Autumn Wagashi(秋の和菓子) by #165 Kia

A natural phenomenon as spectacular as the sakura of springtime is the coming of the Japanese autumn leaves, or kôyô (紅葉). Japanese forests are transformed with bright red, orange, and yellow foliage, and the star-shaped leaves of the momiji or Japanese maple trees, are exceptionally breathtaking!

Wagashi artisans incorporate these vibrant colours into their creations, evoking the beauty of autumn foliage and the changing landscape. Therefore, wagashi designs during this season often depict autumn leaves, such as maple or ginkgo. This is especially the case for jô-namagashi (上生菓子).  

Autumn is very bountiful in terms of seasonal wagashi ingredients. Some of my favourites include sweet potatoes, chestnuts and persimmons. Good examples of wagashi that can be associated with autumn are momiji-manjû (紅葉饅頭), which are maple leaf-shaped cakes, usually with a red bean filling, kuri-manjû (栗饅頭), which are chestnut-filled steamed buns, and various flavoured yôkan (羊羹), such as sweet potato, persimmons, pumpkin or chestnuts.

It is possible to find tasty wagashi made for autumnal celebrations, such as the moon-viewing gathering called tsukimi (月見). This traditional custom celebrates the autumn moon and directly translates to ‘moon viewing’ in Japanese. It signifies a time when people can gather to appreciate the moon’s beauty together. During the tsukimi festival, it is common to set up small altars or displays adorned with offerings, such as rice dumplings called tsukimi-dango (月見団子), that show gratitude for the harvesting of crops and acts to honour the moon. Luckily, it is also customary to enjoy mochi or daifuku, mochi filled with anko, on this occasion!

In relation to tsukimi, there are also many rabbit-themed wagashi to find during autumn. According to Japanese folklore, there a rabbits living on the moon, and it is said that the surface of the moon itself resembles the image of a rabbit (sometimes, this rabbit might even be seen pounding mochi).

To go along with our sweets, I have picked a selection of Obubu’s teas that are guaranteed to provide warmth and comfort in the months of autumn.

Bancha (番茶) is a beautiful and humble everyday tea. The bancha leaves are taken from the lower part of the tea plant and are slightly bigger and rougher than the ones used for sencha. After the harvest and steaming, the whole leaves, including stems, go through the same rolling process as sencha, but the final product is slightly flatter needles due to the different quality of leaves. As it is made from coarser leaves and contains stalks and stems, it is low in caffeine, but at the same time, it is full of nutrition. Obubu’s Yanagi Bancha has a mild and approachable flavour that is wonderful, along with sweets.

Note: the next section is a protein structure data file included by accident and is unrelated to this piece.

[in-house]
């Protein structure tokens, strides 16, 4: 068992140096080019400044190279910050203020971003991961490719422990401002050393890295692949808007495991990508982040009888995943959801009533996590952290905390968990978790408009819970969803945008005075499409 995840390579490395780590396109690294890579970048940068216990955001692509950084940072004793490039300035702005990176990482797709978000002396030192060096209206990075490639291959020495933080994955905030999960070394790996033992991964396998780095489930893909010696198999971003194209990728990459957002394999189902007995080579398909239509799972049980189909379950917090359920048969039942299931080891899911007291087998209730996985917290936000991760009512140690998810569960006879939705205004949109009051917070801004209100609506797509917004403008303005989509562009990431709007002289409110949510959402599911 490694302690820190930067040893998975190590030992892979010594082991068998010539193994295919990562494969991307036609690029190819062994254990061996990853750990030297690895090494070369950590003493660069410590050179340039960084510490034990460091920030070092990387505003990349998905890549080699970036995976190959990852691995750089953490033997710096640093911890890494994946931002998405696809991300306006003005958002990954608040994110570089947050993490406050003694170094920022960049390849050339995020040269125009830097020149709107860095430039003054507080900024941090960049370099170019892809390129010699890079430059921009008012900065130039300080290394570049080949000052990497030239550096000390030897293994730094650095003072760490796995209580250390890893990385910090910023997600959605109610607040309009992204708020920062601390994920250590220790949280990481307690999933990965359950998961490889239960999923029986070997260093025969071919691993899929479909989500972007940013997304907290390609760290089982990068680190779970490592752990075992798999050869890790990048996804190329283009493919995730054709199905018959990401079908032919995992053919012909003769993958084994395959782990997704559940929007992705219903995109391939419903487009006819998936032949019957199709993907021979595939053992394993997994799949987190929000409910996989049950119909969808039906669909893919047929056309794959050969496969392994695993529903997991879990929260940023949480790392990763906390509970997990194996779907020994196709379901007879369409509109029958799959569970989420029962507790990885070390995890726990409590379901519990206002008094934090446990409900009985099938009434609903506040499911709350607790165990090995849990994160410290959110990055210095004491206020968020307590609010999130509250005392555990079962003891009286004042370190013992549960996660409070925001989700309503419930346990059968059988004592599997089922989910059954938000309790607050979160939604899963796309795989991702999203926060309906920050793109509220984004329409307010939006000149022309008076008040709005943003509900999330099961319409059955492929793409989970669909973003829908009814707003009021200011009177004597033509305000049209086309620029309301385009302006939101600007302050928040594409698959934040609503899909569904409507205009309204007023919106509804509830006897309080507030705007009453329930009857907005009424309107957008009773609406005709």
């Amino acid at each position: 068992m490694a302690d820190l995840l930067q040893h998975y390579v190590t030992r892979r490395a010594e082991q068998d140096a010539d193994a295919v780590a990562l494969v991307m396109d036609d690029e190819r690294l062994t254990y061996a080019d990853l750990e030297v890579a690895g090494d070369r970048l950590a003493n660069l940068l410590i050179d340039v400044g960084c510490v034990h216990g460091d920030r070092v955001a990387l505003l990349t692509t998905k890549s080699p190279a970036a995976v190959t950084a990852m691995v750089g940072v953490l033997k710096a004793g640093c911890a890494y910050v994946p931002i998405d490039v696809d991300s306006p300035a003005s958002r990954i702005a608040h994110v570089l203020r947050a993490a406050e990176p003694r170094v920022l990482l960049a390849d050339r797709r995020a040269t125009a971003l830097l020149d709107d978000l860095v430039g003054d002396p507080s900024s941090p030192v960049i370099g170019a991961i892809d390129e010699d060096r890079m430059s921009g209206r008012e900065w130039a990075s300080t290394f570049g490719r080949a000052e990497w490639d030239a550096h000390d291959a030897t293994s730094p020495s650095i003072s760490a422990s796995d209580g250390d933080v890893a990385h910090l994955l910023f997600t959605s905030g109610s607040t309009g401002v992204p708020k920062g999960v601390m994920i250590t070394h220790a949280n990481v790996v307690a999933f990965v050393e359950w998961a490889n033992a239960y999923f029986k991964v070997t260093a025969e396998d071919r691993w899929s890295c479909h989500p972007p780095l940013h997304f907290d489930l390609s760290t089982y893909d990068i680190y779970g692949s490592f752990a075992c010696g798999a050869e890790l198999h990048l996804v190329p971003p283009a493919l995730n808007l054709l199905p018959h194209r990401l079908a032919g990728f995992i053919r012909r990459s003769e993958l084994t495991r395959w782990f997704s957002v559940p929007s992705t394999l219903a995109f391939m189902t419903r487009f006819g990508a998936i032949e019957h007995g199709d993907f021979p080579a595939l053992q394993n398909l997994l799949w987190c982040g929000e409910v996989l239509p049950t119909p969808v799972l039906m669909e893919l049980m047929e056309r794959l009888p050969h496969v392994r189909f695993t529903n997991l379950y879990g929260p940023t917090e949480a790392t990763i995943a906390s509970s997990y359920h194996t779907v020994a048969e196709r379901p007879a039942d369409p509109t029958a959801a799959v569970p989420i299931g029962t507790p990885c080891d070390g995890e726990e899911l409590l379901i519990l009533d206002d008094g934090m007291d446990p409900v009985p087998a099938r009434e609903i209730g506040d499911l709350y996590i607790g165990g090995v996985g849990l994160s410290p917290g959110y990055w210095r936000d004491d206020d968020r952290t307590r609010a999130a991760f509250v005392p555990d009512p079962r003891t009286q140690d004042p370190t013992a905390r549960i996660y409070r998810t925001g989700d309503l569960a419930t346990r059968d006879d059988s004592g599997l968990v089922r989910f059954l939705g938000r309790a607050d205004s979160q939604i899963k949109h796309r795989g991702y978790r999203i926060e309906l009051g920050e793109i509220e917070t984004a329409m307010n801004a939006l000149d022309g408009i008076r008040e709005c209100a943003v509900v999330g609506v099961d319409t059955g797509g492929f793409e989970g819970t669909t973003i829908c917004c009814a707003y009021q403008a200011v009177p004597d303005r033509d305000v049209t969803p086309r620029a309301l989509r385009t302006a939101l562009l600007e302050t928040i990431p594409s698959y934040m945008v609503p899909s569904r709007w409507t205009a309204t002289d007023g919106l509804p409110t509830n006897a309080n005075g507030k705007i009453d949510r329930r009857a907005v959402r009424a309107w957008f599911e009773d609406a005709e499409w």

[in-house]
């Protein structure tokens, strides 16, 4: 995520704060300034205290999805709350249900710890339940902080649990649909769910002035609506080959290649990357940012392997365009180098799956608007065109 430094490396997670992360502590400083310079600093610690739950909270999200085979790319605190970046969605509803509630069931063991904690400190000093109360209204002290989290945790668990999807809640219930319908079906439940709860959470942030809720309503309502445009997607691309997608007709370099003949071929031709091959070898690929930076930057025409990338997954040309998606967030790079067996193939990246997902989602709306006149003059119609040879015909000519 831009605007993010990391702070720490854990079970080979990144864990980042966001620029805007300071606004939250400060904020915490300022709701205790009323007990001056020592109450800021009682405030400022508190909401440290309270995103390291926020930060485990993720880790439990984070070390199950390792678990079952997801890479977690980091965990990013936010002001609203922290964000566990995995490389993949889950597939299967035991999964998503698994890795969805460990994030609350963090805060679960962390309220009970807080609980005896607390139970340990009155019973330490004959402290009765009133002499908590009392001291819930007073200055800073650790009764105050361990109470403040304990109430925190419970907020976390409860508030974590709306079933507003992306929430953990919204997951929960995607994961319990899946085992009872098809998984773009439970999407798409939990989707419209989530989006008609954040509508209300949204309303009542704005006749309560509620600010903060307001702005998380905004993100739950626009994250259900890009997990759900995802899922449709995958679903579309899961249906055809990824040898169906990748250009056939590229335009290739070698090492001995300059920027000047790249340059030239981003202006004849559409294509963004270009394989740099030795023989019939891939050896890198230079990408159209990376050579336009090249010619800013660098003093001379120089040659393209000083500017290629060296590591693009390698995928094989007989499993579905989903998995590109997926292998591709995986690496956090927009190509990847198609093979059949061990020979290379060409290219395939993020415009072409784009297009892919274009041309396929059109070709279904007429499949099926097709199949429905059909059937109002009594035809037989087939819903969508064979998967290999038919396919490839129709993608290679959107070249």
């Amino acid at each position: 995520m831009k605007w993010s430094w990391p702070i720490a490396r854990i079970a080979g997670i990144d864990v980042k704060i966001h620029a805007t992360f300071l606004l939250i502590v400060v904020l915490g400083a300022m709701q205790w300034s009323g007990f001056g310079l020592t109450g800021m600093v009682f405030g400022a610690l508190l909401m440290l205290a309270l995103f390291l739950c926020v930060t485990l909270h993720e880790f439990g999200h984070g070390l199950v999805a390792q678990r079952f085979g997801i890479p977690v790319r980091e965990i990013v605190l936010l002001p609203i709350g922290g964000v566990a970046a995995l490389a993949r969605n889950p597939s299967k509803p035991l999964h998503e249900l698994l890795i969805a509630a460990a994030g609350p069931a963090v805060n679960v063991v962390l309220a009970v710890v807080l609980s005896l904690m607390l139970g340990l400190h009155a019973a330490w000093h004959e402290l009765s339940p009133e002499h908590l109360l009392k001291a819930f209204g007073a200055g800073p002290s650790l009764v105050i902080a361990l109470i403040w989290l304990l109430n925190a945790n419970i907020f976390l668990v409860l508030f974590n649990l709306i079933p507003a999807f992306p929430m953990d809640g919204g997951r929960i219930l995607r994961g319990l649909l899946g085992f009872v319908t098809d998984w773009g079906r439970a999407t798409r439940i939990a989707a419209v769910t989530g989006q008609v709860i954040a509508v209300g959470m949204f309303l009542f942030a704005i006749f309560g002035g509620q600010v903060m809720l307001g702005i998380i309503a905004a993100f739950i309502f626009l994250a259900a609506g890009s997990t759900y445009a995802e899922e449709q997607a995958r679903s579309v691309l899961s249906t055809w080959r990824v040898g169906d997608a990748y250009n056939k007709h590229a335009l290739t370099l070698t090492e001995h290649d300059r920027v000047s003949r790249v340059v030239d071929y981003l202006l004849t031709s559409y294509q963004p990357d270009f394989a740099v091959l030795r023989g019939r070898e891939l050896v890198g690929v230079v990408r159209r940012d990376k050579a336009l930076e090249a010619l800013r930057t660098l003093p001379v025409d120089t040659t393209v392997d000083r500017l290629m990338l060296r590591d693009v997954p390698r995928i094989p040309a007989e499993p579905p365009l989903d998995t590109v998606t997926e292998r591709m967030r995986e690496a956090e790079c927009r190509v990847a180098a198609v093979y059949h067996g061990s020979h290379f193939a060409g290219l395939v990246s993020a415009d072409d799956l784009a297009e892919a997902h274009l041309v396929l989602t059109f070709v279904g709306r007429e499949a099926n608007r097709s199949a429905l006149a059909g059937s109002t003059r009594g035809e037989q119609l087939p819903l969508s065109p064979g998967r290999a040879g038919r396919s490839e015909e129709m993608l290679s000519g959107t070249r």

Genmaicha (玄米茶) is made from bancha but mixed with genmai, a type of roasted mochi rice that adds a nutty and toasty flavour to the green tea’s fresher notes. Obubu’s Genmaicha is a crowd favourite, loved by staff, interns, and tea tour guests alike.

Sometimes, bancha is roasted and turned into my all-time favourite group of teas: hôjicha! While most hôjicha is made using bancha, I also wanted to mention Tsugumi Kukicha, which might be my all-time favourite Obubu tea. Tsugumi Kukicha uses the stems that are leftover from the summer tencha production, and once roasted, they have a slightly woody and toasted aroma.

I hope that this autumn, everyone will get the chance to enjoy sweets along with a warm cup of tea while admiring the beauty of the big white moon. Maybe, with a little bit of luck, you will even spot a little mochi-pounding rabbit in the night sky!


Shiozaki, T. (2017). Best Seasonal ‘Wagashi’ Throughout the Year. All About Japan. (Accessed 9/4/2024)

Kokoro Care Packages (2024). Momiji Manju: A Taste of Japanese Autumn. (Accessed 3/4/2024).

Shun Gate (2018). Kisetsu to Deau: Aki no Wagashi [Encountering the Seasons: Autumn Wagashi]. (Accessed 1/3/2024).

Posted in Adventures In Tea!, Interns, Kia's Seasonal Wagashi, Uncategorized, Wagashi.

Leave a Reply